• Marine reservists radio to the command center before starting their fire mission June 7 near Koehler Hill here.

    HIMARS reservists

    Marine reservists radio to the command center before starting their fire mission June 7 near Koehler Hill here.

  • A rocket is fired from a HIMARS unit during annual training for Marine Reserve firing batteries. HIMARS can shoot up to six rockets and are highly mobile weapons systems.

    HIMARS firing

    A rocket is fired from a HIMARS unit during annual training for Marine Reserve firing batteries. HIMARS can shoot up to six rockets and are highly mobile weapons systems.

  • A Marine Reservist from K Battery, 2nd Battalion, 14th Marine Regiment, walks through Training Area 18 at the end of the day June 7 during annual High Mobility Artillery Rocket System training at Fort Sill.

    Fields and firepower

    A Marine Reservist from K Battery, 2nd Battalion, 14th Marine Regiment, walks through Training Area 18 at the end of the day June 7 during annual High Mobility Artillery Rocket System training at Fort Sill.

  • Marine reservist Cpl. Mitchell Payne, K Battery, 2nd Battalion, 14th Marine Regiment, takes a "field shower" as the sun sets June 7 during an annual training exercise here. Marines must adhere to grooming standards even while living in the field.

    Field shower

    Marine reservist Cpl. Mitchell Payne, K Battery, 2nd Battalion, 14th Marine Regiment, takes a "field shower" as the sun sets June 7 during an annual training exercise here. Marines must adhere to grooming standards even while living in the field.

FORT SILL, Okla.-- The only Marine Corps Reserve High Mobility Artillery Rocket System, or HIMARS, Battalion was at Fort Sill June 1-14 to conduct live-fire operations as part of its two-week annual training.

About 500 Reserve Marines and sailors from three firing batteries of the 2nd Battalion, 14th Marine Regiment, 4th Marine Division, practiced shooting field artillery surface-to-surface rockets as individual batteries, and as part of a battalion firing exercise.

It was the first time since 2005, that the entire battalion did live-fire annual training together, said Master Gunnery Sgt. Jeff Finnegan, Battalion FA chief.

"Right now we're trying to get some SOPs (standard operating procedures) established and get everybody on the same page of music," Finnegan said.

Marines of K Battery, which is based at Huntsville, Ala., deployed last year to Afghanistan, but annual training is crucial to maintain their highly technical skills, said Maj. Wade Johns, K Battery commanding officer.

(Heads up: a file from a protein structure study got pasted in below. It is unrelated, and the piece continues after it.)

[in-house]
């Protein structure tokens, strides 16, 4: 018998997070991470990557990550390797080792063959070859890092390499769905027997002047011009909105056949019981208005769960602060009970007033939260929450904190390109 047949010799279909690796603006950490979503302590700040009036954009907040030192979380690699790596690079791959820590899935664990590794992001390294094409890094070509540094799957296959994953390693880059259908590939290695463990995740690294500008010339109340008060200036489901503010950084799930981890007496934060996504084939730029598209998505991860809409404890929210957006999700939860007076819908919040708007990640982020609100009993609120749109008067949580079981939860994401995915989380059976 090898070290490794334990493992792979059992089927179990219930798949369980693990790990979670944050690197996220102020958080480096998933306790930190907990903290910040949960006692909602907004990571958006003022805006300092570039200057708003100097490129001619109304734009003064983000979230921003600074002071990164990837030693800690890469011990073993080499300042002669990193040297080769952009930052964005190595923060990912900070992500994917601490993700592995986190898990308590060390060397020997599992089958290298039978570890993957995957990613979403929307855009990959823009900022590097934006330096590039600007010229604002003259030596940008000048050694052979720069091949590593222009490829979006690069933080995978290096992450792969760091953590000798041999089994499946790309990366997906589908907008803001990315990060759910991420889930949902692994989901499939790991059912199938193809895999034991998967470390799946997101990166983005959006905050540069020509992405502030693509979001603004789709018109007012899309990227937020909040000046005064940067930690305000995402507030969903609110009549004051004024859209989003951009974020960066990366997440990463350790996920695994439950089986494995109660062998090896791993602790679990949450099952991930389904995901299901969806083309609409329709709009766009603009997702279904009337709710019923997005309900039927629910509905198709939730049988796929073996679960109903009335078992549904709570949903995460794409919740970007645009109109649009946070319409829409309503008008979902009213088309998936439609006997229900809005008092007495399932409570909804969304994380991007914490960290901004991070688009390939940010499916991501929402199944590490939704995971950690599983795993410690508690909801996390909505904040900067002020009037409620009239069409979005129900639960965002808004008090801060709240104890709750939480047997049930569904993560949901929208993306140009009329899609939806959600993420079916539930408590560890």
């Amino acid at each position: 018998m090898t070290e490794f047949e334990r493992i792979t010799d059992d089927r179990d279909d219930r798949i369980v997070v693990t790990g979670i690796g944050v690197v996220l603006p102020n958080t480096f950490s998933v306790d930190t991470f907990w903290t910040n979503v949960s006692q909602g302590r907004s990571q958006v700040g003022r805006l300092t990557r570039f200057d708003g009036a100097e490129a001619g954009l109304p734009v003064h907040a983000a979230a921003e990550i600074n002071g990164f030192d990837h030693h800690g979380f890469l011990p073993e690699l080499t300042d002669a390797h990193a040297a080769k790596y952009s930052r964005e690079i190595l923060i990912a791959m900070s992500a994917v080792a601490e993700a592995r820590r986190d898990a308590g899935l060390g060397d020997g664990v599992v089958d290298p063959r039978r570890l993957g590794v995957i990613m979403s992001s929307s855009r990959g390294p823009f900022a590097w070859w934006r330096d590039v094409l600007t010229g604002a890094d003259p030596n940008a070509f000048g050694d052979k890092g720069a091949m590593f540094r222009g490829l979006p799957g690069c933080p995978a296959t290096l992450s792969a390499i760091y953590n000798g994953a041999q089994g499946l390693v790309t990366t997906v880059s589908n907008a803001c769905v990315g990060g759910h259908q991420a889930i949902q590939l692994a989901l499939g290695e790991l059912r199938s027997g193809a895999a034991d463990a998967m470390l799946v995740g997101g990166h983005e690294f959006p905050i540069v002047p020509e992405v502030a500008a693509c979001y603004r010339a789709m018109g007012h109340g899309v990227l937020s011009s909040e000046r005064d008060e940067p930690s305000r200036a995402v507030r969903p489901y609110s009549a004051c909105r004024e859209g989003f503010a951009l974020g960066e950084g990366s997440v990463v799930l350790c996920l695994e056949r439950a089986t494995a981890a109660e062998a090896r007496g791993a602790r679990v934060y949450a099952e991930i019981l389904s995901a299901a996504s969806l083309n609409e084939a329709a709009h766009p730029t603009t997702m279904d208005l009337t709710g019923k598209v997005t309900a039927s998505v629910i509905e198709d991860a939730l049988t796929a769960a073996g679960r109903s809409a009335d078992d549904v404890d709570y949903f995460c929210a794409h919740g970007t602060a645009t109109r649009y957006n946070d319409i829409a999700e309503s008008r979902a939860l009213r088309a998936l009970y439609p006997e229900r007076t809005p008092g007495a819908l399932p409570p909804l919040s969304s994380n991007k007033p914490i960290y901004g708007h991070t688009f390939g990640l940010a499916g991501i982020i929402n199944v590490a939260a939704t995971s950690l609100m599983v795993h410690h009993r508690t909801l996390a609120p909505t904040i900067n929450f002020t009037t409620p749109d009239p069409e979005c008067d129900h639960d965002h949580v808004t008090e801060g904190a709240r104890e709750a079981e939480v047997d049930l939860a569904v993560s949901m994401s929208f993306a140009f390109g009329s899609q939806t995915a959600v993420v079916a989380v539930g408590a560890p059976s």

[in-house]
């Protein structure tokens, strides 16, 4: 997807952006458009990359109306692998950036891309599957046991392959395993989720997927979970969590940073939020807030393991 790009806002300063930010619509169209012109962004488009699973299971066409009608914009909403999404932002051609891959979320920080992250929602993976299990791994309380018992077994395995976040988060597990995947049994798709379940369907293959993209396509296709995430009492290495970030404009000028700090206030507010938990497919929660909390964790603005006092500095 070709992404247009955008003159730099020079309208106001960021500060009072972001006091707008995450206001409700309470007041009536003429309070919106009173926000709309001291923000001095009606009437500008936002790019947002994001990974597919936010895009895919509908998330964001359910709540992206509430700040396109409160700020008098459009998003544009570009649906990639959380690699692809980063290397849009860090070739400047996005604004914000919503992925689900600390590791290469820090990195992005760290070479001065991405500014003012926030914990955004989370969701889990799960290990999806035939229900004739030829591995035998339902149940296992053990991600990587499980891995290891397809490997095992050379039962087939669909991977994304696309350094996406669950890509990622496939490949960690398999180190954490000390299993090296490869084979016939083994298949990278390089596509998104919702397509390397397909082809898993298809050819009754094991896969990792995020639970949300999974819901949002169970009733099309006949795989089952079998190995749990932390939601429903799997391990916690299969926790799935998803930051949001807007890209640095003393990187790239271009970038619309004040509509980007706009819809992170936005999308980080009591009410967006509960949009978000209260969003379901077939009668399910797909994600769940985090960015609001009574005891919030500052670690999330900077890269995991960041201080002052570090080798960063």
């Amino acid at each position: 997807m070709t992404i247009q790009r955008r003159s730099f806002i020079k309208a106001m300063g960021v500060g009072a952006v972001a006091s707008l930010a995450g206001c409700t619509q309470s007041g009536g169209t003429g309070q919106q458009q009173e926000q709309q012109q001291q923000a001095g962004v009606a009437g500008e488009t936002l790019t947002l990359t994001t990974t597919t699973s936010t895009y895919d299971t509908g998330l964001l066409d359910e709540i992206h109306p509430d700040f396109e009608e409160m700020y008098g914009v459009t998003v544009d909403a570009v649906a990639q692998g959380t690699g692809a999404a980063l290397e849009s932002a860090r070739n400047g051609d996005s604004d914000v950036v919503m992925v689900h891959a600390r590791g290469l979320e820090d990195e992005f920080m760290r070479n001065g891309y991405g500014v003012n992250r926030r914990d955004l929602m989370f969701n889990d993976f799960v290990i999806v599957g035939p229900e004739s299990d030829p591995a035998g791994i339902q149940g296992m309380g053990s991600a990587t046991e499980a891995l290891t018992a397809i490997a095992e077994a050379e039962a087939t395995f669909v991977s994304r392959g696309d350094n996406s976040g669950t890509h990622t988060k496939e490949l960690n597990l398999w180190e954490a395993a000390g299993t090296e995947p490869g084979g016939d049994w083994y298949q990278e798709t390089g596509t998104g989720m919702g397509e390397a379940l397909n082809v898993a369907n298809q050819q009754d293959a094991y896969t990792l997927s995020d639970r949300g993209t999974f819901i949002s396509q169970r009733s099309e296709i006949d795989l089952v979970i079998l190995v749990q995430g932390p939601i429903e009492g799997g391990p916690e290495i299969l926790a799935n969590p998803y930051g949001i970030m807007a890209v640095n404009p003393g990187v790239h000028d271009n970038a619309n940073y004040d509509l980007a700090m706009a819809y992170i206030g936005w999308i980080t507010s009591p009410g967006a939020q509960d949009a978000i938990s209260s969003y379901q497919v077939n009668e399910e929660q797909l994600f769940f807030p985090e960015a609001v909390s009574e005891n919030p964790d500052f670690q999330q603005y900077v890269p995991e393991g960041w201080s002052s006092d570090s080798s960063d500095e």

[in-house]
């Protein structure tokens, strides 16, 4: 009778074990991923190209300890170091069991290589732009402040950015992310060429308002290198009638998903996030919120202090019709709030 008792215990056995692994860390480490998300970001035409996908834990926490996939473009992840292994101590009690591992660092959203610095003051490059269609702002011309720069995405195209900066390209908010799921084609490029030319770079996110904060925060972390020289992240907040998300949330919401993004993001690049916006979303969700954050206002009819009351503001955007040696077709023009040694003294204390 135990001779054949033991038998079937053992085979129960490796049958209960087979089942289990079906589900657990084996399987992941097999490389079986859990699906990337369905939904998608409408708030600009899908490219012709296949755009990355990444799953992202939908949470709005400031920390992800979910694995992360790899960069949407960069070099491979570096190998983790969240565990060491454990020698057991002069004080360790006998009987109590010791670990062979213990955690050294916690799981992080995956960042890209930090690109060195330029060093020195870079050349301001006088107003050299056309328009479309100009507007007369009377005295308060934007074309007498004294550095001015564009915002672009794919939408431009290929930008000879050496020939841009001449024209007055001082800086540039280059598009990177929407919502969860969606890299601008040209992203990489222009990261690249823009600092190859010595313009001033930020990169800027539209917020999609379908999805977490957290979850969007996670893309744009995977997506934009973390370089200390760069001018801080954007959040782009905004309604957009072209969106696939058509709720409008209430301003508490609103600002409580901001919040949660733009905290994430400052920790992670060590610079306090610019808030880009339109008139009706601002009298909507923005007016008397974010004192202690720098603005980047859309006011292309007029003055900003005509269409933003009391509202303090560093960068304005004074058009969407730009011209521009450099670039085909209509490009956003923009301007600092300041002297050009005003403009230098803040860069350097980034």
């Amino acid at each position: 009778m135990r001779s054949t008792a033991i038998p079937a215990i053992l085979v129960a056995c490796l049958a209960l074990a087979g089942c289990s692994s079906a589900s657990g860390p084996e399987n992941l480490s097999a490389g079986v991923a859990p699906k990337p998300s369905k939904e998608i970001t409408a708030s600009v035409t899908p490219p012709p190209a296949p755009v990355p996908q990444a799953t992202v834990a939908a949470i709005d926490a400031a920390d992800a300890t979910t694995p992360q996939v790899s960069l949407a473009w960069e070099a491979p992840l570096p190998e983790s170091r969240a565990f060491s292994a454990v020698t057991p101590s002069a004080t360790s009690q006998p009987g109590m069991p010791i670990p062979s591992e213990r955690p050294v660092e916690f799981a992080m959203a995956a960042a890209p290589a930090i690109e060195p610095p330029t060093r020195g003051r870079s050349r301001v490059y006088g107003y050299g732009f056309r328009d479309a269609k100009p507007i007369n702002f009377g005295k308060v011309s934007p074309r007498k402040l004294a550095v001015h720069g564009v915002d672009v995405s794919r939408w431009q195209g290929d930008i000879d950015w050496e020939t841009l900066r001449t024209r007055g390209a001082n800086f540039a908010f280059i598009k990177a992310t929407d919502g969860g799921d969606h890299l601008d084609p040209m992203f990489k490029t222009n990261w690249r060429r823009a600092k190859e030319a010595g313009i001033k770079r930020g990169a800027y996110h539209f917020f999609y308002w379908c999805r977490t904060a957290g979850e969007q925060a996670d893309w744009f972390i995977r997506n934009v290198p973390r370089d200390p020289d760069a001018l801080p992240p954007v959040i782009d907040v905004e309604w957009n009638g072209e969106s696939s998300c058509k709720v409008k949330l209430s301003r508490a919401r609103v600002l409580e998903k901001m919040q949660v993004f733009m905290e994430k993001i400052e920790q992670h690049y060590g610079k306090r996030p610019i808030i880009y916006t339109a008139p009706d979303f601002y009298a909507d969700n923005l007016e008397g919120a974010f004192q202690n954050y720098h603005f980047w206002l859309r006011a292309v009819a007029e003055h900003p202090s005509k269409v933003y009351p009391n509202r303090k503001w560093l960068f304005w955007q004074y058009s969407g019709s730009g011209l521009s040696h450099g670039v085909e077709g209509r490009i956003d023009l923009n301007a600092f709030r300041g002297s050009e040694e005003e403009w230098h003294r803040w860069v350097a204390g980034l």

"As Marines who drill two-and-a-half days a month this training is our best chance to get together and maintain skills and improve on them," Johns said. "It's good to get out here and spread our wings."

Johns said that the HIMARS is relatively new to the Marine Corps, only having the mission within 10 years. F Battery, from Oklahoma City, and D Battery, from El Paso, Texas, also participated in the annual training. The only other Marine HIMARS battalion is an active duty unit.

HIMARS is a wheeled, agile rocket and guided missile system more mobile than the tracked Multiple Launch Rocket System, which is important because rockets leave a very noticeable smoke signature, said Staff Sgt. Joey Curtis, 1st Platoon commander. What HIMARS gains in mobility it gives up in fire power, only capable of firing six rockets versus the MLRS' 12-rocket capacity.

K Battery Marines drove their HIMARS and support vehicles to Birmingham, Ala., where they were loaded onto railroad cars and transported to Fort Sill, Curtis said. The Marines then flew here.
"We brought five (HIMARS) launchers and about another 50 vehicles," he said.

On June 7, 117 Marines and sailors from K Battery, camped at Training Area 18 here, simulating operating far ahead of a forward operating base. The Marines not only had to perform their military occupational specialties, but also provide security for the camp perimeter, serve as mess cooks and assist with communications, logistics and administration.

"Everything that we do here, will be a valuable asset when deployed down range," said Staff Sgt. Corey Daugherty, Battery gunnery sergeant.

Living in the field allowed the Reserve Marines to focus on their mission, Curtis said.

"It allows them to get some good camaraderie and get away from the day-to-day stresses of their civilian worlds," he said.

That evening the Marines fired the training round, which basically is a concrete pole with a rocket motor attached to it, Curtis said. The practice rounds have a flat trajectory and do not use GPS guidance unlike live rounds.

About one week into the training, Johns said the post was very supportive of his operations.

"Range Control has bent over backwards to help us shoot and shoot safely," Johns said. "And, since we are not from here they have been very informative."

Page last updated Thu June 14th, 2012 at 11:30